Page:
1. Expert Q&A: Protecting a person with dementia from financial abuse - Weds 26 June, 3:30-4:30 pm

    Financial abuse can have serious consequences for a person with dementia. Find out how to protect a person with dementia from financial abuse.

    Sam, our Knowledge Officer (Legal and Welfare Rights) is our expert on this topic. She will be here to answer your questions on Wednesday 26 June between 3:30 - 4:30 pm.

    You can either post questions >here< or email them to us at talkingpoint@alzheimers.org.uk and we'll answer as many as we can on the day.

retirement home, assisted living or what????

Discussion in 'Welcome and how to use Dementia Talking Point' started by Sailaway_today, Sep 18, 2015.

  1. Sailaway_today

    Sailaway_today Registered User

    Sep 18, 2015
    7
    Hi, looking for some help please, My dad has recently died, 31st August, he was my mom's carer, only he did such a good job we are now left picking up the pieces, so along with trying to cope with the funeral and the loss we are trying to care for my mom.

    She has been deterating for about 18 months with significant down hill signs over the last 6 months. Dad was only Ill for a short time and had been covering up how bad my mom was. There are times when she is very lucid and you would not think there was an issue, at other times she has no idea who my brother and I are, that she is our mom or the length of time that she was married (57 years) she thinks she has been away and come back, they lived together in the same house for the last 44 years.

    We are currently spending every night with her and almost constant 24 hour cover, only we can't continue this, there are only three of us, me (married, two kids and a full time job) my brother (married, just retired and has a young granddaughter) and my aunt who is 80.

    Prior to my dad dying there has been no medical intervention or any tests done, we have had a private assessment done by someon recommended by the solicitor, the outcome of which was that mom should not be on her own. She has good and bad days but basically is very vulnerable.

    We can't sustain what we have been doing, she is beginning to realise that's she is unable to remain in the family home on her own, but where do we go next, a retirement home is her worst nightmare, and I'm not sure she is at that stage, she can dress, shower and feed herself, but can't drive, can't do more than make a sandwich or breakfast. I'm not sure how assisted the assisted living apartments are? I feel if we go straight to a retirement home we have jumped a step, but also not sure how safe she is on her own, safe as in she may go out the front door and get lost, she may of course put the kettle on with no water in it. None of which she has done, but that's because we are here and won't allow her to.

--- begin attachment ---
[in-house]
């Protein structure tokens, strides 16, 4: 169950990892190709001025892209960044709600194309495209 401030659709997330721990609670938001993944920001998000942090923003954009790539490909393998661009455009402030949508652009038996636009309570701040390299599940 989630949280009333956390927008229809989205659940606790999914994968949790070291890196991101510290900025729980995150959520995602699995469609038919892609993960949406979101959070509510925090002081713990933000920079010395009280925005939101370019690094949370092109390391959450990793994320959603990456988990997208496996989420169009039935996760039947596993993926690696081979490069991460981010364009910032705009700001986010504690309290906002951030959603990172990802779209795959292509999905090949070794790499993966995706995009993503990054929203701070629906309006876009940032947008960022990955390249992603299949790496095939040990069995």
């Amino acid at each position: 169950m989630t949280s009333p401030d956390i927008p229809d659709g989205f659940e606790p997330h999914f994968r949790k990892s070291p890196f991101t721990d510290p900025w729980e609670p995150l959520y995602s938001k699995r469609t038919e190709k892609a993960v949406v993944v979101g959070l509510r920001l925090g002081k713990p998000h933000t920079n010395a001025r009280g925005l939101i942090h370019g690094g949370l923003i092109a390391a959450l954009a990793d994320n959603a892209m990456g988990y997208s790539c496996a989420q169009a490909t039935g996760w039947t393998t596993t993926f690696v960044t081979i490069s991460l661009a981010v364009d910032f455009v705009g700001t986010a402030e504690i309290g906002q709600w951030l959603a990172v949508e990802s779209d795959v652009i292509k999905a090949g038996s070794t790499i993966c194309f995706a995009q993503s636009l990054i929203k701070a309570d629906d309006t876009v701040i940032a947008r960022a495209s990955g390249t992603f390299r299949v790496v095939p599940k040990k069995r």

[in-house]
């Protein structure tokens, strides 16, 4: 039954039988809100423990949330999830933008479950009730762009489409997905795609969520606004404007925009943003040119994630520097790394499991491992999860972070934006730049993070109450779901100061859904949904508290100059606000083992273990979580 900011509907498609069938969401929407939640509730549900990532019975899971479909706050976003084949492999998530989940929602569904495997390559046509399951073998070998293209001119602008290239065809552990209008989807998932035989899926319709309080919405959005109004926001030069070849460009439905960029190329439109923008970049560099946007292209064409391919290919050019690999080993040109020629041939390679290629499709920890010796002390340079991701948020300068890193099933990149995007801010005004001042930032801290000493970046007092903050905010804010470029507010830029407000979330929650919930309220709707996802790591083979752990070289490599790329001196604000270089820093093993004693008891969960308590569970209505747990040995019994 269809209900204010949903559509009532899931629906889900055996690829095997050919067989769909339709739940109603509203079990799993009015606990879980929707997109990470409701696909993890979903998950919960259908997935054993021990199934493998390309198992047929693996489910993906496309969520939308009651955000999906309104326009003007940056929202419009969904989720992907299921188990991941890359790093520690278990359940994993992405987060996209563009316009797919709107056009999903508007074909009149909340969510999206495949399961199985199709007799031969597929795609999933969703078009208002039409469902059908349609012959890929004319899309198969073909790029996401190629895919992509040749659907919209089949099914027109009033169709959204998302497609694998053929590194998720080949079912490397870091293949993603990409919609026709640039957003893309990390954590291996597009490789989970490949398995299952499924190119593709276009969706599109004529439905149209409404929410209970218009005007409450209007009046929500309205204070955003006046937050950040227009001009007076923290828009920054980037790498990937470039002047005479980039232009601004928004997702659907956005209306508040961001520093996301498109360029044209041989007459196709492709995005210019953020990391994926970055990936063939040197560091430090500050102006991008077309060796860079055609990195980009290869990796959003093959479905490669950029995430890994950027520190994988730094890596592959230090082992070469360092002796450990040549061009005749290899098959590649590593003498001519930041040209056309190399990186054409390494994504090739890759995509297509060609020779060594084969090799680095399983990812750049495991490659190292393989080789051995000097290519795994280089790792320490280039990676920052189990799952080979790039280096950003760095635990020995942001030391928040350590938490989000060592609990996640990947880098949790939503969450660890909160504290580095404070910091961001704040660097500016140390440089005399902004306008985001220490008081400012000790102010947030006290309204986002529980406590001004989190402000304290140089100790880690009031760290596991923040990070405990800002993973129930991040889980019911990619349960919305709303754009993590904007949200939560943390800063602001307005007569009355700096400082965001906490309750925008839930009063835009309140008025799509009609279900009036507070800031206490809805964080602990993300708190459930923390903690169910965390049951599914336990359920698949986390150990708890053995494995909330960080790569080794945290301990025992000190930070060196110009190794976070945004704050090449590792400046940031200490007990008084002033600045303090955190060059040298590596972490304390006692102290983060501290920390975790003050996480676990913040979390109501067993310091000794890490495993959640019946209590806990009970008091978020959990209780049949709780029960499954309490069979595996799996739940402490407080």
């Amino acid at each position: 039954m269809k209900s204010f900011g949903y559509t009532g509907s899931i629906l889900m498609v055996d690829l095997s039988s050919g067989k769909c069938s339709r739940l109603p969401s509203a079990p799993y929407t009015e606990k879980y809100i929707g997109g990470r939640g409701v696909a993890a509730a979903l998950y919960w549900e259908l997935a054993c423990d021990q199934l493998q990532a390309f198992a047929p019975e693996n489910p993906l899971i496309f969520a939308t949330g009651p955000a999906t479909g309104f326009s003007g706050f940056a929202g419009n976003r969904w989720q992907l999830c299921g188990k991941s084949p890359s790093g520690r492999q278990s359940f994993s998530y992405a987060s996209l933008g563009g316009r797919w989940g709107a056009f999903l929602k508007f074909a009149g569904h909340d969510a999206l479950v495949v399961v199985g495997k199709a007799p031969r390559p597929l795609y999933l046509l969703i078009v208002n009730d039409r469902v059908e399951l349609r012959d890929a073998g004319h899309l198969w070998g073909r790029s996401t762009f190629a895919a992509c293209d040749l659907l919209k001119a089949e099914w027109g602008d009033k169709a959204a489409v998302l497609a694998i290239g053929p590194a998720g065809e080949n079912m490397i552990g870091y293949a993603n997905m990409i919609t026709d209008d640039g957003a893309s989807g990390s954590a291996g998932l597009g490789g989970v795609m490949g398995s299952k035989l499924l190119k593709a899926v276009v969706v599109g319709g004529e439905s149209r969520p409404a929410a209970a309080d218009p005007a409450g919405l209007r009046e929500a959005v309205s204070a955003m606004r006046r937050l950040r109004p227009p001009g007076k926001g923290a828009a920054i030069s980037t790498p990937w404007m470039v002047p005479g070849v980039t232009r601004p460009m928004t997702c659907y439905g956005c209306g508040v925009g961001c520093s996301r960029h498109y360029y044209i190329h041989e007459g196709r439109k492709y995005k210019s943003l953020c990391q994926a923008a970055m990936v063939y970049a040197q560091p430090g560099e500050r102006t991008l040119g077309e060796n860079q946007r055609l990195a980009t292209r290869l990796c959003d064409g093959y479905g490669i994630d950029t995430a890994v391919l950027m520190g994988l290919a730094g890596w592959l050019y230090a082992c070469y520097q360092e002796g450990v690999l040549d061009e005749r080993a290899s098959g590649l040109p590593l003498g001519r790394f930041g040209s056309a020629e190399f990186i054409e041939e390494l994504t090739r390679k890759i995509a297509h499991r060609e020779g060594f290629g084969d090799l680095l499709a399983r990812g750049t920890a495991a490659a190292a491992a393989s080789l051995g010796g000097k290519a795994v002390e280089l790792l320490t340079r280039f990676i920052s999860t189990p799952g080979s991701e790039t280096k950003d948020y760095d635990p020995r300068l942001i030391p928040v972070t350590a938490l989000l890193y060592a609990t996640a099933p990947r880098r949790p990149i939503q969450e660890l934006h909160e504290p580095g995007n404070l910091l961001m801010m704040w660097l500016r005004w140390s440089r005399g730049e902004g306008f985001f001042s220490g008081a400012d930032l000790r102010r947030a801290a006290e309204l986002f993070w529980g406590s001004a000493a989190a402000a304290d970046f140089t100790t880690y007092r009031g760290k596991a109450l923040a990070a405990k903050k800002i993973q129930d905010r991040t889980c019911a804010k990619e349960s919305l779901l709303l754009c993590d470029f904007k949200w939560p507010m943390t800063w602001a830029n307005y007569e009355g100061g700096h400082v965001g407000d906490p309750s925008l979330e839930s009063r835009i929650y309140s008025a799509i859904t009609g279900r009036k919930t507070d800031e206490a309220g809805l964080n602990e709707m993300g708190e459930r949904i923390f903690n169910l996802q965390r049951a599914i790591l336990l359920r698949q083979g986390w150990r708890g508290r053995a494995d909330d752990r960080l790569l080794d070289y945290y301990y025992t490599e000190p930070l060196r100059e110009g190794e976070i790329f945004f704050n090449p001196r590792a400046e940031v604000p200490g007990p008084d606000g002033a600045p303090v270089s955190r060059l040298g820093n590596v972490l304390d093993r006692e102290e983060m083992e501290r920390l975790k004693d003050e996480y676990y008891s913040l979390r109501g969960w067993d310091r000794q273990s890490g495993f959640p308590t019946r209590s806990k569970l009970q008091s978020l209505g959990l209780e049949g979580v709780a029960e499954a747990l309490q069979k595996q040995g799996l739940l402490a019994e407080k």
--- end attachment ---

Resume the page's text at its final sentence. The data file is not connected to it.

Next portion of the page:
Is there some sort of half way house? I also live an hour and 20 minutes away, and at some point need to return to work, and my family. Which makes me feel very guilty, as I want the best for her and the right sort of support.

    Does anyone have any suggestions, or experience?
     
  2. Kevinl

    Kevinl Registered User

    Aug 24, 2013
    4,667
    Salford
    Hi Sailaway, welcome to TP
    There are threads on here where people have encountered "problems" with the other residents in a retirement complex when someone with memory issues acts in a way they see as being inappropriate; knocking on door, wandering or just behaving in an strange way, retirement home are what they say homes for the retired not nursing or care homes.
    The way you've phrased it in your post sounds like your hierarchy is a bit different to the normal way it's expressed:
    Retirement home, you've retired and want to downsize, no health issues, independent living in a managed environment.
    Assisted living, you live alone but get some assistance like daily visits for meds, food, just see how you are bit of a chat.
    Care home, you live in a room in the home, the home supplies all your meals, washing or whatever basically a bit like a hotel with some medical/nursing care on hand.
    After that comes homes for the totally dependant then those who need constant supervision.
    From what you've said (and she'll only get worse not better) I'd bite the bullet and go for assisted living as a minimum and assisted living might mean you have to do some assisting yourselves, it's assisted not totally supported.
    I see this is your first post so there's tons of stuff to say, but a retirement home is the first step, assisted living comes next then a care home.